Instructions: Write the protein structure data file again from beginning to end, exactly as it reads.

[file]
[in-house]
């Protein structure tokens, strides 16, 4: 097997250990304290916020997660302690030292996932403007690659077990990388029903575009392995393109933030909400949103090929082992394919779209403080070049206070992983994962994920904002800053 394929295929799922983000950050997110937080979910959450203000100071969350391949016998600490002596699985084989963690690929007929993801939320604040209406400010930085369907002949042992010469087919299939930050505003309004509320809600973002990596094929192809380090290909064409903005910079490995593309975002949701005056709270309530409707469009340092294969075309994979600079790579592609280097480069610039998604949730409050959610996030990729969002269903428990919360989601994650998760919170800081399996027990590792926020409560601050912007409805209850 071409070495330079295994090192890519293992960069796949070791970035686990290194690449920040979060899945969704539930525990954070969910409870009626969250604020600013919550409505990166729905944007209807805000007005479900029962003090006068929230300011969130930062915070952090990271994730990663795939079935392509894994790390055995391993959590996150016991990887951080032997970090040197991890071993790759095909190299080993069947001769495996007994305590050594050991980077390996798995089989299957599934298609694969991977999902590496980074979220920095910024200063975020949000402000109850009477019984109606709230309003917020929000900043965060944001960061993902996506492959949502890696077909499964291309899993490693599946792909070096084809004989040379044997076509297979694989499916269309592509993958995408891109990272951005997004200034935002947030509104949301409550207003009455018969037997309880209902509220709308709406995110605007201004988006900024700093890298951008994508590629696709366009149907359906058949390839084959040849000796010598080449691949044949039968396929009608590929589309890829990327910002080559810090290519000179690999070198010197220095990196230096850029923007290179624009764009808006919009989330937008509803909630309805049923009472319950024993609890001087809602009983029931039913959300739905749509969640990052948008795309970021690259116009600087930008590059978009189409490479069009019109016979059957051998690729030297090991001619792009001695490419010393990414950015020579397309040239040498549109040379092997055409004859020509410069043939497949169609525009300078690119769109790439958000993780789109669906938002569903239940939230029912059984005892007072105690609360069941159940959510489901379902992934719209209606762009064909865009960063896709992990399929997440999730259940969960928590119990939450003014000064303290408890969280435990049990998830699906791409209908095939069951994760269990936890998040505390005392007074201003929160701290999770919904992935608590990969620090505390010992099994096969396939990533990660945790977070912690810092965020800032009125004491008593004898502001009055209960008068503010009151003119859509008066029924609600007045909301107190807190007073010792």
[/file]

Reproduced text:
[in-house]
């Protein structure tokens, strides 16, 4: 097997250990304290916020997660302690030292996932403007690659077990990388029903575009392995393109933030909400949103090929082992394919779209403080070049206070992983994962994920904002800053 394929295929799922983000950050997110937080979910959450203000100071969350391949016998600490002596699985084989963690690929007929993801939320604040209406400010930085369907002949042992010469087919299939930050505003309004509320809600973002990596094929192809380090290909064409903005910079490995593309975002949701005056709270309530409707469009340092294969075309994979600079790579592609280097480069610039998604949730409050959610996030990729969002269903428990919360989601994650998760919170800081399996027990590792926020409560601050912007409805209850 071409070495330079295994090192890519293992960069796949070791970035686990290194690449920040979060899945969704539930525990954070969910409870009626969250604020600013919550409505990166729905944007209807805000007005479900029962003090006068929230300011969130930062915070952090990271994730990663795939079935392509894994790390055995391993959590996150016991990887951080032997970090040197991890071993790759095909190299080993069947001769495996007994305590050594050991980077390996798995089989299957599934298609694969991977999902590496980074979220920095910024200063975020949000402000109850009477019984109606709230309003917020929000900043965060944001960061993902996506492959949502890696077909499964291309899993490693599946792909070096084809004989040379044997076509297979694989499916269309592509993958995408891109990272951005997004200034935002947030509104949301409550207003009455018969037997309880209902509220709308709406995110605007201004988006900024700093890298951008994508590629696709366009149907359906058949390839084959040849000796010598080449691949044949039968396929009608590929589309890829990327910002080559810090290519000179690999070198010197220095990196230096850029923007290179624009764009808006919009989330937008509803909630309805049923009472319950024993609890001087809602009983029931039913959300739905749509969640990052948008795309970021690259116009600087930008590059978009189409490479069009019109016979059957051998690729030297090991001619792009001695490419010393990414950015020579397309040239040498549109040379092997055409004859020509410069043939497949169609525009300078690119769109790439958000993780789109669906938002569903239940939230029912059984005892007072105690609360069941159940959510489901379902992934719209209606762009064909865009960063896709992990399929997440999730259940969960928590119990939450003014000064303290408890969280435990049990998830699906791409209908095939069951994760269990936890998040505390005392007074201003929160701290999770919904992935608590990969620090505390010992099994096969396939990533990660945790977070912690810092965020800032009125004491008593004898502001009055209960008068503010009151003119859509008066029924609600007045909301107190807190007073010792």